The third area for consideration is training and development. One of the leading barriers to digital transformation reported by the civil servants surveyed was ‘developing and retaining skilled staff’, identified as a significant blocker by 54% of respondents. This was also the issue where it seems least action has been taken in recent years: 29% said ‘no progress’ had been made towards addressing the area, a higher proportion than any other issue polled affecting digital progress. Clearly, the impact of new technology is entirely contingent on the ability of employees to make optimal use of its functionality. While investment in training is required, this loops back, too, to our first recommendation around user experience. Technology that is more intuitive and easier to use will more quickly and more effectively produce a positive impact.
Invest to innovate
Next, most civil servants are in favour of innovation in their workplaces and support greater investment in tools that will support that change. Best-in-class digital solutions have already embedded emerging technologies such as AI to drive innovation through automation and predictive analytics. It’s tempting to attempt to save money by adopting basic, bare-bones solutions, but often these end up costing more, as they fail to yield broader insights, won’t integrate with other technologies and frustrate their users.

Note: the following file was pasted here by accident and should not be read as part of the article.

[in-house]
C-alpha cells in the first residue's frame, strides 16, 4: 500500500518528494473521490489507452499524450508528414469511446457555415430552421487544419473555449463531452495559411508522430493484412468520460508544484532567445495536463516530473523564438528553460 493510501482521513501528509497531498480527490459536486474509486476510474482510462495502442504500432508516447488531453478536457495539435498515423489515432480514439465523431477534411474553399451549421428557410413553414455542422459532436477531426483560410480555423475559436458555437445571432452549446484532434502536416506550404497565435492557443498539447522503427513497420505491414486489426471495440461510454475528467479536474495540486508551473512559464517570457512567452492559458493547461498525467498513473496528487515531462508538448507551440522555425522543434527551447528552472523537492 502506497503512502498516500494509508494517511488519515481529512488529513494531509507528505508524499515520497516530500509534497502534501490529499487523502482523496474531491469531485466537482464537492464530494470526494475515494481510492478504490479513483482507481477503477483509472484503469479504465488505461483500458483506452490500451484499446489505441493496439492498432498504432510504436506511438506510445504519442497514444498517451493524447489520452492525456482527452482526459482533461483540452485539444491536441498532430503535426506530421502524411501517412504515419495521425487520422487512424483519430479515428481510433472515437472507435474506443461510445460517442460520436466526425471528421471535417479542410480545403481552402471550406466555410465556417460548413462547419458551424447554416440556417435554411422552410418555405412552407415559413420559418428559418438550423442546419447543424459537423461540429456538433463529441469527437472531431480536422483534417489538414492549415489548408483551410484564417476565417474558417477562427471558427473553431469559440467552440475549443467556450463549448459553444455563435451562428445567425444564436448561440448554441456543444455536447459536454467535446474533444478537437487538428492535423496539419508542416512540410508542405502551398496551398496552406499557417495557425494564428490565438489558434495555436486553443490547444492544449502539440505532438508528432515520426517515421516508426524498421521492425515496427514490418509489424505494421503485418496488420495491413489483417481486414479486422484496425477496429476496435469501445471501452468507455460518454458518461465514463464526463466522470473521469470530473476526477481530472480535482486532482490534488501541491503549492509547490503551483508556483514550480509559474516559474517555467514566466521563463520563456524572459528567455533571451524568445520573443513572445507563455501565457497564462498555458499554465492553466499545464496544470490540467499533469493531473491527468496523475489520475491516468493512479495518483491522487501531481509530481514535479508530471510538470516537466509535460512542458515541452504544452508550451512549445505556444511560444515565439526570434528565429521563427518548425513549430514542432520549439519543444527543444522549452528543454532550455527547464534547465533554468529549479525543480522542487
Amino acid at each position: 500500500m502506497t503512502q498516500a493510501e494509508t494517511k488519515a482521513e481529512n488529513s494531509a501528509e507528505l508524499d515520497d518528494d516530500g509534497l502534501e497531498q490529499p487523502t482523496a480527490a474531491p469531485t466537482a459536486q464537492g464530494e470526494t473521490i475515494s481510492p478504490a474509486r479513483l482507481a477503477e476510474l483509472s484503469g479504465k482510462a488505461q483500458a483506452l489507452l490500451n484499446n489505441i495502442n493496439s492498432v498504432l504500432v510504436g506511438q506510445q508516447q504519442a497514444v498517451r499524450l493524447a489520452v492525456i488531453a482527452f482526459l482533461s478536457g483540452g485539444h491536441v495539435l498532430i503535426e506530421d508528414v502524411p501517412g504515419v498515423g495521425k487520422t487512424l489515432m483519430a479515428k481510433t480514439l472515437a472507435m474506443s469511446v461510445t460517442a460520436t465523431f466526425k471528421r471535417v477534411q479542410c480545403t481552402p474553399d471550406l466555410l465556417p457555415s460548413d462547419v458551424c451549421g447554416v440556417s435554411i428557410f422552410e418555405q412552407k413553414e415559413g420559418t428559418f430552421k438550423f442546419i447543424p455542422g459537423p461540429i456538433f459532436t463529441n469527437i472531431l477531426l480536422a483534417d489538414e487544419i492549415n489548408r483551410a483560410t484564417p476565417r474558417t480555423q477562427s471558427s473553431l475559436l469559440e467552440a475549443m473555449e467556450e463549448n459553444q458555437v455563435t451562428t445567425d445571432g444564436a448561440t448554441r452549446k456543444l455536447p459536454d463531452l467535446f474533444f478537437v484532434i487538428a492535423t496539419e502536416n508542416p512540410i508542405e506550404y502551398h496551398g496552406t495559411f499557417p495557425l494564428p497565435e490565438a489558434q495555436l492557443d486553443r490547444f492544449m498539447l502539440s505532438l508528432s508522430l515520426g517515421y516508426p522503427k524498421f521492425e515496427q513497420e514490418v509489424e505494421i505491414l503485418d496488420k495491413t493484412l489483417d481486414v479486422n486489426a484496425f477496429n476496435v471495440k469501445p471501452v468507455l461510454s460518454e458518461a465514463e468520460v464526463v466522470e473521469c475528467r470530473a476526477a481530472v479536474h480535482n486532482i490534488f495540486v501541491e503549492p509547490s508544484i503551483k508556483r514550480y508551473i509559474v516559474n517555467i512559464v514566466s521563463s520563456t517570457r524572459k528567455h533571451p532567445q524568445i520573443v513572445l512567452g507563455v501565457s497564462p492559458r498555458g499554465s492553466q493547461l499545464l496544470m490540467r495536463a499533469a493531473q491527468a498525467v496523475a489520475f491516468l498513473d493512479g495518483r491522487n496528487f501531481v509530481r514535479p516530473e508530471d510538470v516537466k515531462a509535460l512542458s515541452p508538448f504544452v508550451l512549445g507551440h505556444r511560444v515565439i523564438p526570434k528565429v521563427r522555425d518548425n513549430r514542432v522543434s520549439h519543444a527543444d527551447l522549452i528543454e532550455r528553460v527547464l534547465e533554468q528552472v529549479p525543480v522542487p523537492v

Finally, in line with the Government’s recently re-stated Cloud First policy, cloud-based solutions should be the default. Sidestepping the requirements for extensive IT support and infrastructure, leading cloud “Software as a Service” providers deliver a modern, optimised, secure and seamless experience across an extensive suite of functions. In the best case, they’re developed for the cloud from the ground up, for both office and hybrid workers, on desktops and mobile devices.
However, in assessing cloud providers, it is crucial to appraise their security, compliance, reliability and the support service offered, seeking out testimonials from, or conversations with, other users of the service. ‘Data protection and security’ (45%) was one of the top digital transformation priorities among civil servants, but at the same time, over half (51%) agree that ‘Inflexible legacy HR and finance systems threaten operational resilience.’
To sum these recommendations up, government buyers need to think both long-term and holistically when it comes to selecting digital systems for their departments and agencies. There are many possible solutions in the market, selecting the best depends on many more factors than their ability to address the immediate task in hand. Best-in-class solutions will provide a rapid return on investment by allowing friction-free interactions that fire productivity, and yield rich results powered by the latest technology, which can easily integrate with other systems across the organisation, fuelling a ‘virtuous circle’ of further innovation.
James Johns is head of corporate affairs at Workday.
From 11 – 15 September techUK is running our annual Building the Smarter State Week in the run-up to the ninth edition of our flagship public services conference, Building the Smarter State, on Wednesday 27 September. Book your tickets here.